That quoted weight was less tires, as the tradition was?
I bought a carbon fiber Centaur derailler, only to find it was the same wei
ght as the all alloy version it replaced. Plus to rub salt into the wound,
Campy had cheapened-up the construction of the carbon fiber version.
I'm looking forward to getting the latest issue of VBQ.
On Monday, June 23, 2008, at 09:13PM, "Jan Heine" <email@example.com> w
>At the Handmade Show, René Herse Bicycles showed
>a historic frame that was the lightest bike at
>the Paris bike show in 1973. I found an article
>in Le Cycle that lists the components used to
>build that bike back in the day.
>The frame was fillet-brazed from Reynolds 531
>"3/10 mm" tubing, which was a French exclusive.
>Parts included the Weinmann 500 brakes, CLB
>"Sulky" levers, Herse cranks, Jubilee
>derailleurs, Herse stem and TTT Superleggero
>bars, Campagnolo Super Record pedals with ti
>axles, Maillard 700 hubs, Super Champion Medaille
>d'Or rims (24 holes), Maillard 700 alloy
>freewheel, Dordoigne tubulars (170 g), a plastic
>Ideale saddle with ti rails, Simplex seatpost,
>The whole bike weighed 6.8 kg (just under 15
>lbs.). Considering that others tried hard to beat
>that record, you can assume that these parts were
>the lightest available at the time. Some of the
>parts, especially the Herse cranks, were
>significantly lightened. Not by drilling holes
>(which doesn't do much), but by shaving off
>The frame of the bike is seriously lightened in every conceivable way.
>Coincidentally, the next issue of Bicycle
>Quarterly looks at the weight of bicycles, and we
>compare a 1947 Alex Singer 650B bike with two
>modern bikes, component by component. There are
>some surprises, as modern carbon components often
>are not as light as one might think...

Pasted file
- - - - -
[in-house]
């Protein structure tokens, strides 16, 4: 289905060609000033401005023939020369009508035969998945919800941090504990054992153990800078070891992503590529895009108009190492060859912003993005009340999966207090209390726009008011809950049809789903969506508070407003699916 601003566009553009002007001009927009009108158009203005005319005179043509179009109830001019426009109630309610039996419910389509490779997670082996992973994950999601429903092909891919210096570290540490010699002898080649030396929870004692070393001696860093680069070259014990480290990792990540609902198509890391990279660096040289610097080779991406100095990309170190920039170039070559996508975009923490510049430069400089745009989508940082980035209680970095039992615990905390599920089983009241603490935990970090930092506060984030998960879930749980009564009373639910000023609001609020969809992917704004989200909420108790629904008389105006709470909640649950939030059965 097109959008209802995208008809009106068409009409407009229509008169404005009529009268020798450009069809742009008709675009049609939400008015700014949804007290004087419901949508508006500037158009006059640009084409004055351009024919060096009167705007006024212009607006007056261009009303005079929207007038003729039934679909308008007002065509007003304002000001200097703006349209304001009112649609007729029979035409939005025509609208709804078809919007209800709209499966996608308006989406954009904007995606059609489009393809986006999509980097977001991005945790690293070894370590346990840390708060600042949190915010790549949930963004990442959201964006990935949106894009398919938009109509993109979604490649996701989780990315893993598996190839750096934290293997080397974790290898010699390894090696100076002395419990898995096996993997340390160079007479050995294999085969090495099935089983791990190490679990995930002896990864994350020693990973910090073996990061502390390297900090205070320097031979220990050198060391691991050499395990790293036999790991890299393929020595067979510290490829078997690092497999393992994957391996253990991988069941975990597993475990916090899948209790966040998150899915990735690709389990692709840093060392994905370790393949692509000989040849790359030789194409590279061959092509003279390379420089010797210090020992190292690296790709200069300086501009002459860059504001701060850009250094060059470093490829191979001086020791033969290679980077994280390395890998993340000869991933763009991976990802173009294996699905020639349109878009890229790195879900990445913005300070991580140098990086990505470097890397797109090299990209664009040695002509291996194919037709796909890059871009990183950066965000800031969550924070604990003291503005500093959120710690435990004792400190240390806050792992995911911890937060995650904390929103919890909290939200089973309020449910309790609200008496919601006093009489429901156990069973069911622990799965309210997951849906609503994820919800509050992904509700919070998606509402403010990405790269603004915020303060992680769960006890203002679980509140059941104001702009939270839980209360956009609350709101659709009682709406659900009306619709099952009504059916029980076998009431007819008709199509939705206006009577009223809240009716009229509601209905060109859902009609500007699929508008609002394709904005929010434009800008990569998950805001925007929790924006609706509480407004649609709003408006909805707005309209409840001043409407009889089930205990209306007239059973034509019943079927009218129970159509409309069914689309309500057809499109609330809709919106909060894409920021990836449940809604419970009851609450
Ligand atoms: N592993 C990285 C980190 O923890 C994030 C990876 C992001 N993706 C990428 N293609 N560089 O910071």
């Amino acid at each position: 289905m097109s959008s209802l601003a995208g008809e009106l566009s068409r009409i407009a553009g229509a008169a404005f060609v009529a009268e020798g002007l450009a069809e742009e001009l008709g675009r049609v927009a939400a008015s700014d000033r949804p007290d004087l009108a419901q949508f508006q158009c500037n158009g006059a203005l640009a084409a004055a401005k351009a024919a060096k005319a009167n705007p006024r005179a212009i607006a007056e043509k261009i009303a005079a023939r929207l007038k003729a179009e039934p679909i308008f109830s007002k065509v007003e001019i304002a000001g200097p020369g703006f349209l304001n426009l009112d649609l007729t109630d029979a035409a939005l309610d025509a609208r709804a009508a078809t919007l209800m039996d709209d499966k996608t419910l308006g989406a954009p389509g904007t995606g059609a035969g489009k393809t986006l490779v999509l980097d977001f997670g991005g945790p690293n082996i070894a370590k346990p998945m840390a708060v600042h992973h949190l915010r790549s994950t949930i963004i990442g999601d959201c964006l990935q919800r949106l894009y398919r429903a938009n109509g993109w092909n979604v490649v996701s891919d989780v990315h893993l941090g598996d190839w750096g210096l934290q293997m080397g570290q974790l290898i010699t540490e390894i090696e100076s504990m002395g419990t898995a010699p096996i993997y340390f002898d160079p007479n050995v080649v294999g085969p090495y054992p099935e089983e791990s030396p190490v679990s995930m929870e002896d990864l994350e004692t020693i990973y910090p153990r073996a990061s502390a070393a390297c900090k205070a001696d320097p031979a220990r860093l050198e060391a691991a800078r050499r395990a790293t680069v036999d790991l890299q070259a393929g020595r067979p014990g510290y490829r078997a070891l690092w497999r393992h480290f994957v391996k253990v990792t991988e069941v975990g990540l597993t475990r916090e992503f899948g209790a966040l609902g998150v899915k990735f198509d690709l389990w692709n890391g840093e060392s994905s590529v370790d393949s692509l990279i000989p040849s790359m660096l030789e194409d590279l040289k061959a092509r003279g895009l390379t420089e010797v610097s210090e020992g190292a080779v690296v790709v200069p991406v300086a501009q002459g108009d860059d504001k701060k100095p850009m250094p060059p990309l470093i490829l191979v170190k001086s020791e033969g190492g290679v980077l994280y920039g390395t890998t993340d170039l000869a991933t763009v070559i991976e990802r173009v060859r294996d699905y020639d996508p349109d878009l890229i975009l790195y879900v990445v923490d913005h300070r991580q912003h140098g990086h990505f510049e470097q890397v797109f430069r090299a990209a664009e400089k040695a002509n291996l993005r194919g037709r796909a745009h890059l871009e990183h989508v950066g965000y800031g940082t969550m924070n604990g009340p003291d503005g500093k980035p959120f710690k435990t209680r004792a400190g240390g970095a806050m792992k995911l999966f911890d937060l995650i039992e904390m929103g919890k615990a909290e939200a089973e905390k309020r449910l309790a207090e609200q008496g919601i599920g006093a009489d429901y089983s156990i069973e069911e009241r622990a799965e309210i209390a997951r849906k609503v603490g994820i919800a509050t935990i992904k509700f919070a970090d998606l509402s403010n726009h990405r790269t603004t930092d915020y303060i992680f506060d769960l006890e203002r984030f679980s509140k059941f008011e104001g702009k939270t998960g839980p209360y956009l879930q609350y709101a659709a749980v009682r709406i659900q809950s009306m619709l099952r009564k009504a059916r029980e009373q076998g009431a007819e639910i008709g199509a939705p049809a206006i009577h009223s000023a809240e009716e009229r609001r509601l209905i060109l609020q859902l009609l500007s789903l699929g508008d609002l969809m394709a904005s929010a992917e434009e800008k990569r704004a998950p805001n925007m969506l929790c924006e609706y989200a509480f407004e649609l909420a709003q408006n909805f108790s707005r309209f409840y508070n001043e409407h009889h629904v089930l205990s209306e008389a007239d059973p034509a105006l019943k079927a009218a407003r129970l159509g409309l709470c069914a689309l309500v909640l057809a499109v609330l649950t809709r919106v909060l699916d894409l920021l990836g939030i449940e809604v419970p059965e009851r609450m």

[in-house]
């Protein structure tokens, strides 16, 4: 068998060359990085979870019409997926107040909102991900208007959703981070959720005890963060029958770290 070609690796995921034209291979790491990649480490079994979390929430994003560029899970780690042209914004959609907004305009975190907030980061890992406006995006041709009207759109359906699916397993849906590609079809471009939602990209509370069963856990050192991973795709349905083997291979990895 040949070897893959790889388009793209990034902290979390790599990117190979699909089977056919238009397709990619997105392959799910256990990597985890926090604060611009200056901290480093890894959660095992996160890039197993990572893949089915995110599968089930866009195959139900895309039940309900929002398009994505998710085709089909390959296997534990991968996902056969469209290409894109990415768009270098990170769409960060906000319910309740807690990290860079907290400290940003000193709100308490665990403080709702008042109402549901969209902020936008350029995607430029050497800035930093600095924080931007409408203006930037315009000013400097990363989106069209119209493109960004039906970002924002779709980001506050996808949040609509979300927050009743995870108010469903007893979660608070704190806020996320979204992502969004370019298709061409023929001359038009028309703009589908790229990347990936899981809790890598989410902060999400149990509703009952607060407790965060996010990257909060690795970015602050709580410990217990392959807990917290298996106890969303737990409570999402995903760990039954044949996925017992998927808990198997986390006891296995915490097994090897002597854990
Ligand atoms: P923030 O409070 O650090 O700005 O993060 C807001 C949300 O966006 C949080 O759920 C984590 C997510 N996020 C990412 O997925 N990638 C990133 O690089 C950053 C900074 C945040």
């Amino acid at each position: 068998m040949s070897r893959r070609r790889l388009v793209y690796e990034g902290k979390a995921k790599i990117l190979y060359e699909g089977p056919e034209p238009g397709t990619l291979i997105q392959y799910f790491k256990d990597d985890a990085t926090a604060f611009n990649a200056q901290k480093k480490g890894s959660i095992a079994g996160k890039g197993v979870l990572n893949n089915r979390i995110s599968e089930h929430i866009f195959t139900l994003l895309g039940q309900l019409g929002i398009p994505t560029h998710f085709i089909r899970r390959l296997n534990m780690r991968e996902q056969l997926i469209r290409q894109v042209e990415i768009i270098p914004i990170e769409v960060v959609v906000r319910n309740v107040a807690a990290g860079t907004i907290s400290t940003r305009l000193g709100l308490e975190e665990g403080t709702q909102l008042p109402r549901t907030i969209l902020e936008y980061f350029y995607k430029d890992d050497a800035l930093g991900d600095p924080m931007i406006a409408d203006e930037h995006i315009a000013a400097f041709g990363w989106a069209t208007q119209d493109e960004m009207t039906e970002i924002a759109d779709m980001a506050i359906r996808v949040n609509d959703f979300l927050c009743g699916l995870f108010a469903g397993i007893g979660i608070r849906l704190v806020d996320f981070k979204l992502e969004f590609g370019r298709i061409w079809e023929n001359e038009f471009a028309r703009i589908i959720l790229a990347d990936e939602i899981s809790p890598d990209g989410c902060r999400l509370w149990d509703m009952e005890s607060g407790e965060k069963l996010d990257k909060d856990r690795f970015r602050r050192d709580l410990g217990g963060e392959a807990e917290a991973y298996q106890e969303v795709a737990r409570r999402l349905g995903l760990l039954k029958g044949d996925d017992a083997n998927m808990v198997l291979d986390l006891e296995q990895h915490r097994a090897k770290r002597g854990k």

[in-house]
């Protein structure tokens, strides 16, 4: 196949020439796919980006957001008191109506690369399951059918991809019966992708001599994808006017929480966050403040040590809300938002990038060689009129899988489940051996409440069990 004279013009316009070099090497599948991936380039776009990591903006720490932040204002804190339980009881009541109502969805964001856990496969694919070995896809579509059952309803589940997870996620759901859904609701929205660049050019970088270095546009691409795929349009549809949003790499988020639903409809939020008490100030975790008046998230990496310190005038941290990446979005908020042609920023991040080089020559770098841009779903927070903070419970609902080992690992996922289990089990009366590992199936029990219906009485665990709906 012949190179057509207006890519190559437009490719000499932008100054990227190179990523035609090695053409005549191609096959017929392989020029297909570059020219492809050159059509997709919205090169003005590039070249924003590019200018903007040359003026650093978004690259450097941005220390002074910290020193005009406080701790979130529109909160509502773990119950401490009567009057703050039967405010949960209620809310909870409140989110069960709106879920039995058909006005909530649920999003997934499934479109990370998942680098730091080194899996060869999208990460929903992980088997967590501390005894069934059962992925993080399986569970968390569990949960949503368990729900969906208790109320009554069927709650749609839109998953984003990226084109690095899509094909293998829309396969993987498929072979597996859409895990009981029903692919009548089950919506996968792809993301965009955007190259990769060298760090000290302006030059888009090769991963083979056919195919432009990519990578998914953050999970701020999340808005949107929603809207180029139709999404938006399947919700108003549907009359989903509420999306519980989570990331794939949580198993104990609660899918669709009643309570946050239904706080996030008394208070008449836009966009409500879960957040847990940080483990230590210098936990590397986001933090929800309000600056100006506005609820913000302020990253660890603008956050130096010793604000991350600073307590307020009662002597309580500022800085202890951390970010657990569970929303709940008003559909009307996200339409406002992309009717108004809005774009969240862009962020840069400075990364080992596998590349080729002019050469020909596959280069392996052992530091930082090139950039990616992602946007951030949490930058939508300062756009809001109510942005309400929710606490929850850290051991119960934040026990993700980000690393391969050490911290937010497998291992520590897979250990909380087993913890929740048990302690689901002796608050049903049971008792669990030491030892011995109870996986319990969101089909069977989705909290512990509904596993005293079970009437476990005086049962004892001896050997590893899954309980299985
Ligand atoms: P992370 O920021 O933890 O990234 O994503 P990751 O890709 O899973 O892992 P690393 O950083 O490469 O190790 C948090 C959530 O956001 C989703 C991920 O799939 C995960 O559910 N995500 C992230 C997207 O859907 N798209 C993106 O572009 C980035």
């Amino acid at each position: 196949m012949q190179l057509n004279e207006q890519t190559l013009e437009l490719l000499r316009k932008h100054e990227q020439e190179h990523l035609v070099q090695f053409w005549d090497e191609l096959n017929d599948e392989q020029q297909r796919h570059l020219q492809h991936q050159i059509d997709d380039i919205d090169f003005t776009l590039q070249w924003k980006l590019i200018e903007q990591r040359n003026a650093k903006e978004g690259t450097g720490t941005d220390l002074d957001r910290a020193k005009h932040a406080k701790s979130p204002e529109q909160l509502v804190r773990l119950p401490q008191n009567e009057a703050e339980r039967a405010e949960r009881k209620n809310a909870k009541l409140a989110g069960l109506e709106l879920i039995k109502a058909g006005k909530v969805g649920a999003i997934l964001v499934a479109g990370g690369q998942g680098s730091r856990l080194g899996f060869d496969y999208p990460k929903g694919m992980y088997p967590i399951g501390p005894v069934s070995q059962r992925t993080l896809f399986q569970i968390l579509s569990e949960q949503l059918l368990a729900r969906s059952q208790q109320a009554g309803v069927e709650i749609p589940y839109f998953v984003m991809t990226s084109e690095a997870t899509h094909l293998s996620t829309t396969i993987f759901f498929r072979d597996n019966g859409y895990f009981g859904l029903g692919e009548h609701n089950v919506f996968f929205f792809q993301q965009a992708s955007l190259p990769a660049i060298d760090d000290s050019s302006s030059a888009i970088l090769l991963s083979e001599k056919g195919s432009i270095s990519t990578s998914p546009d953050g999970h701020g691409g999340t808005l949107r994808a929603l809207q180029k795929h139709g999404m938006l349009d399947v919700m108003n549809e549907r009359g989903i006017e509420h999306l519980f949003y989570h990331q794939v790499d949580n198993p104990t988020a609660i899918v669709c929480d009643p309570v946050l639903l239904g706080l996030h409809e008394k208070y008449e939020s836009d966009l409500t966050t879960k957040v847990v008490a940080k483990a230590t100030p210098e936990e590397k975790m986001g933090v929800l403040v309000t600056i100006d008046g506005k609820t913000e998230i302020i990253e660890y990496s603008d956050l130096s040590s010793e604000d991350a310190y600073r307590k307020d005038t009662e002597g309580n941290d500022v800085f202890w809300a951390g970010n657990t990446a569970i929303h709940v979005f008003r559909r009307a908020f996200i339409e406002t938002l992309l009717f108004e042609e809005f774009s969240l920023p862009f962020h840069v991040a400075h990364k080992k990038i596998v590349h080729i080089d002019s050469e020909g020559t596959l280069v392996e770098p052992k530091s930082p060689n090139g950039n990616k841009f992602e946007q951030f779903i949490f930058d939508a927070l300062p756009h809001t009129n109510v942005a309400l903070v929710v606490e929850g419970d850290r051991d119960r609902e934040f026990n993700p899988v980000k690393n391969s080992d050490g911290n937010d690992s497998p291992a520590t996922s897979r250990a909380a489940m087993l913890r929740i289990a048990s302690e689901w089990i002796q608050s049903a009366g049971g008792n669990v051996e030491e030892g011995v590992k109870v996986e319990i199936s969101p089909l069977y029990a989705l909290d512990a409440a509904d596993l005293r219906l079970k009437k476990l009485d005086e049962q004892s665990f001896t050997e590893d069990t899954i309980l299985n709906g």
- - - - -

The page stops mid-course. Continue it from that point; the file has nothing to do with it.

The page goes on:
>140 Lakeside Ave #C
>Seattle WA 98122
>>CLB made several different light brakesets.
>>I've seen CLB "Compact" brakes offered at very
>>high prices, but never actually seen a set "in
>>the flesh". But I have some much less expensive
>>CLB sidepulls that are quite light. CLB also
>>made "self-energizing" (or some such) CP's which
>>are really cool, though not as light as the CP's.
>> Another option are Mafac superlight CP's.
>>These had thinner arms and a conventional CP
>>shoe attachment rather than the more complex and
>>heavier Mafac shoe attachment, which is like the
>>typical cantilever brakes. They also had
>>superlight brake levers, with plastic rather
>>than alloy bodies and no hoods. For seatposts,
>>Atax made some that I've seen described as
>>composite or carbon fibre, but I think maybe
>>they are just black plastic. I have at least
>>one, and it hasn't broken yet, but I haven't put
>>all that many miles on it. For cranks, the TA
>>Professional 3-arm crank might save a few grams
>>versus the 5-arm French cranks.
>> Jerry Moos
>> Big Spring, Texas, USA
>>CLB made a set of super light sidepulls. I remember lusting after them in
>>the Palo Alto Catalog. Far more interesting than Weinmanns. You could
>>also add CLB aluminum brake cable to shave off a few more grams.
>>Yellow Jersey even seems to have them in stock
>>Sounds like a fun project
>>Date: Mon, 23 Jun 2008 13:05:42 -0500
>>From: "Earle Young"
>>Subject: [CR]Vitus build
>>George Hollander asked:
>>> I need help with a period "weight-weenie" project.
>>> I have a Vitus frameset ( mid 1980's), and would like to outfit it wit h
>>> the appropriate lightest weight French parts possible, from shifters, to
>>> rims, tires, etc.
>>> Can members provide me with this information, or make reference to
>>George, Here's what I would use from that era to build an all-French,
>>weight-weenie Vitus (remember, some of this will seriously lack
>>and other parts will be phenominally expensive)
>>Bar & Stem: Bellri made a pretty light stem and bar set that was stock on
>>lot of nice French bikes of that era (besides, stem and bars is not a
>>to cut weight to the limit)
>>Headset: Nylfor nylon. Lighter than air, and I think Yellow Jersey has
>>cheap in French thread. Buy a couple.
>>Crankset: Stronglight 105 BIS ... factory drillium and classic French
>>Shift set: Huret Jubile. Lightest ever made, and the stuff actually works .
>>Wheels: Maillard 700 pro hubs with Maillard alloy freewheel, and MAVIC
>>rims (200 grams!?!), mounted with Clement black label Criterium Seta Extr a
>>(and some other superlative after that, which I forget now) 195-gram
>>Brakes: Weinmann 500 sidepulls with drillium levers. Or Mafac 2000. The
>>Weinmann's are lighter, but not strictly French.
>>Simplex alloy seat post and the lightest saddle you are comfortable on.
>>You can probably build this out at under 15 pounds, but one good pothole
>>would destroy most of it. I really like the idea of a French weight-weeni e
>>bike because the French did make some ridiculously light stuff, rather
>>have medium weight stuff drilled, milled and shaved the way Italian stuff
>>Offering expert wheelbuilding service for classic and modern bikes.